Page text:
Digital Marketing Ecosystems and Nature’s Balance
Wolves’ Impact On Yellowstone Ecosystem
In nature, an ecosystem is a biological community of interacting organisms and their physical environment. In business, an ecosystem is a complex network or interconnected systems. The components of nature-based and business-based ecosystems are different, but the underlying construct of each is the same.
As an example, consider the natural ecosystem of Yellowstone National Park.
National Geographic recently published an article on the impact wolves have had on the natural ecosystem of the park. Over the years, the wolves – which are alpha, or top-of-the-food-chain, predators – had been completely eradicated from the park by hunters for sport, and by ranchers seeking to protect their livestock. Once the wolves were removed from the ecosystem the park began to change. The elk population exploded as it grazed freely on young brush and trees. The number of small rodents and birds decreased because there were fewer insects to feed on the brush, trees and flowers. The lack of brush contributed to a higher rate of erosion along riverbanks.
In short, once wolves were removed from the food chain the rest of the natural ecosystem began to deteriorate.
In 1995, when the wolves were re-introduced to the park, a funny thing started to happen over the years that followed. Many of the animals and plant life started to come back. The brush, trees and flowers returned because the elk population dropped, and the elk moved more when they grazed. The change increased the number of insects, which then brought back more birds that feed off the insects. Beavers made a comeback too and started to build damns, creating additional micro-ecosystems inside the larger ecosystem of the Park.
Search Engines Impact on Digital Marketing Ecosystems
Similar to Yellowstone Park, a successful digital marketing ecosystem is fragile and depends on the diversity of its strategies to survive. If you remove one channel of the ecosystem, its absence can have a significant impact downstream – even if you do not see a one-to-one correlation.
Whether it is the diversity of your content or the mix of marketing tactics you use – each element contributes in a different way to the success of the entire ecosystem. The most experienced marketers understand that there is a balance and that optimization and continued development are the cornerstones of this balance.
Take for example search marketing – the proverbial wolf in this story. Not including search in your marketing ecosystem will likely result in an untold number of missed opportunities. All campaigns should be leveraging this inbound marketing tactic, regardless of whether or not you are getting direct conversions. Why? Because search marketing (both paid and organic) is the most common form of advertising your audience will use to connect with your brand. Search marketing is the alpha predator of digital marketing ecosystem – remove it, and all the other tactics will struggle to survive.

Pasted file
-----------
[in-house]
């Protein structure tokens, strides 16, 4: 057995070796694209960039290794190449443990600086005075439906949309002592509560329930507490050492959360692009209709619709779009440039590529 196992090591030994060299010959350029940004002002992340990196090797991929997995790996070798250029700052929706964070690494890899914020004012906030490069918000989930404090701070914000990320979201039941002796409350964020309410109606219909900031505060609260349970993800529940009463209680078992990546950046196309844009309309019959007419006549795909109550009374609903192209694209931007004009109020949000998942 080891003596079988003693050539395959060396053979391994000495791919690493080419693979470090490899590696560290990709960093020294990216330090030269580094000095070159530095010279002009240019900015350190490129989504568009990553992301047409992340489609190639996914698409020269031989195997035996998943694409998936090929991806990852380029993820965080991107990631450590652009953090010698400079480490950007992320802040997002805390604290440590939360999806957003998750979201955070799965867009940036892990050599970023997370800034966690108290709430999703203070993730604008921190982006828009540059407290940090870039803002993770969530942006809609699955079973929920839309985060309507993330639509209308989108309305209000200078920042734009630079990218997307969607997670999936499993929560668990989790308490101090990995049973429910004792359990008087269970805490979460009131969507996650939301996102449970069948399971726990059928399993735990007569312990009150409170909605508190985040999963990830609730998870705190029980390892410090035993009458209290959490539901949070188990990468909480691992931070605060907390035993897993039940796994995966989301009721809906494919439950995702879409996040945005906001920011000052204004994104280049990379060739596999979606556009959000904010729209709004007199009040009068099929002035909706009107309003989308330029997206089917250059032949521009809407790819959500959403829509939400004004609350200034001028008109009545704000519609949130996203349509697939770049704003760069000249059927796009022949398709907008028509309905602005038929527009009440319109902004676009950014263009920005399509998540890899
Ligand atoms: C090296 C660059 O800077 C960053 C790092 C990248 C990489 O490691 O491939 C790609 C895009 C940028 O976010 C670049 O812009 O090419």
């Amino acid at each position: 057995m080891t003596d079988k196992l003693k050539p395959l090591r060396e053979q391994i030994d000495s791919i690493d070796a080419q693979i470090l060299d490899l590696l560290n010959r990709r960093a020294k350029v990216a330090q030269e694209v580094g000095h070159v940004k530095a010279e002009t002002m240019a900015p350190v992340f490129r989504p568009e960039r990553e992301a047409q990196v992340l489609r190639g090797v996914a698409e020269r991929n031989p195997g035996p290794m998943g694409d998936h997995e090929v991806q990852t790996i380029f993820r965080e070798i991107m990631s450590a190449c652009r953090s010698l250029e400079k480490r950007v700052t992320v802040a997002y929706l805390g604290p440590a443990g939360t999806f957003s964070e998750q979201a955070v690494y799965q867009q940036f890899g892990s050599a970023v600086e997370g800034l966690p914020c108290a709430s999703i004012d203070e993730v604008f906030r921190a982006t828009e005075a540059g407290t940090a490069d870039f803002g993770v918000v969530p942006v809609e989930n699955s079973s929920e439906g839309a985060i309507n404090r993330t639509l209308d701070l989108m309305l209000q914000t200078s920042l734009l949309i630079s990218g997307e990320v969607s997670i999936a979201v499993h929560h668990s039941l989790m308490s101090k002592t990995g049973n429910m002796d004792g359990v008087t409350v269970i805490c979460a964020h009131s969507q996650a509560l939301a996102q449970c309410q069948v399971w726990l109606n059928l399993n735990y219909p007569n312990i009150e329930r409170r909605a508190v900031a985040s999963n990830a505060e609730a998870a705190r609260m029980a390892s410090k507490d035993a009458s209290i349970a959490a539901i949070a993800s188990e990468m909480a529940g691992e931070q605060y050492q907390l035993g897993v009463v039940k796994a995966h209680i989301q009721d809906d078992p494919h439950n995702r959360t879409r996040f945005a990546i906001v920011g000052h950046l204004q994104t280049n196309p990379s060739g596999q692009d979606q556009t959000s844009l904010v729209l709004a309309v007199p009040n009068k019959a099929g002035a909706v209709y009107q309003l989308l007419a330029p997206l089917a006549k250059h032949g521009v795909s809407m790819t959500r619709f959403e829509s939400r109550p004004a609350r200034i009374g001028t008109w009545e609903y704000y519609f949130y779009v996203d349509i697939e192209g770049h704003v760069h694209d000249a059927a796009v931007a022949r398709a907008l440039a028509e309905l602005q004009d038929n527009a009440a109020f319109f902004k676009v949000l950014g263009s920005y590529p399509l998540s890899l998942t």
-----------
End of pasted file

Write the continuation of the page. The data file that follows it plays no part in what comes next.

Don’t believe me? Try running a few search campaigns on Google AdWords for a measurable time frame. Use keywords that relate to your offerings – make sure you use your branded terms as well. Then, review the results of the activity generated on other channels during that time frame. The most obvious observation you will notice is that there is a larger number of people visiting your website. You will also notice people visiting and following your social media pages. You will likely also see an increase in people purchasing your products, signing up to receive your newsletter or filling out your “Contact Us” form. Point is, there are a number of untold opportunities from search – and that it may not be directly related to social but can have an indirect impact.
As stated earlier, search engines are typically the first place current and potential clients go to learn about your brand. There are 3.5 billion searches on Google every day, which equates to 1.2 trillion searches per year worldwide. If your business is not showing up for even a fraction of these searches, you are missing out.
Social media is no different. With more than two billion active users, Facebook is by far the most widely-used social media platform. 79% of Americans use Facebook, with the next closest platform being Instagram (which is owned by Facebook) at 32%. LinkedIn has 250 million active users worldwide and 40% of Americans use the platform daily.
The examples above are just a few of the many distribution channels that can be leveraged in a marketing campaign. As a marketer, it’s your responsibility is to find the right mix of these channels to ensure your ecosystem remains robust and in balance. If you remove any one element of your ecosystem, the change could have an indirect but significant impact on the entirety of the system. It may not always be immediately apparent, but the various channels of your marketing system – just like the different members of Yellowstone’s biological ecosystem – depend on each other to prosper, or even to survive. The more robust the ecosystem, the more robust – and ultimately successful – your campaign will be.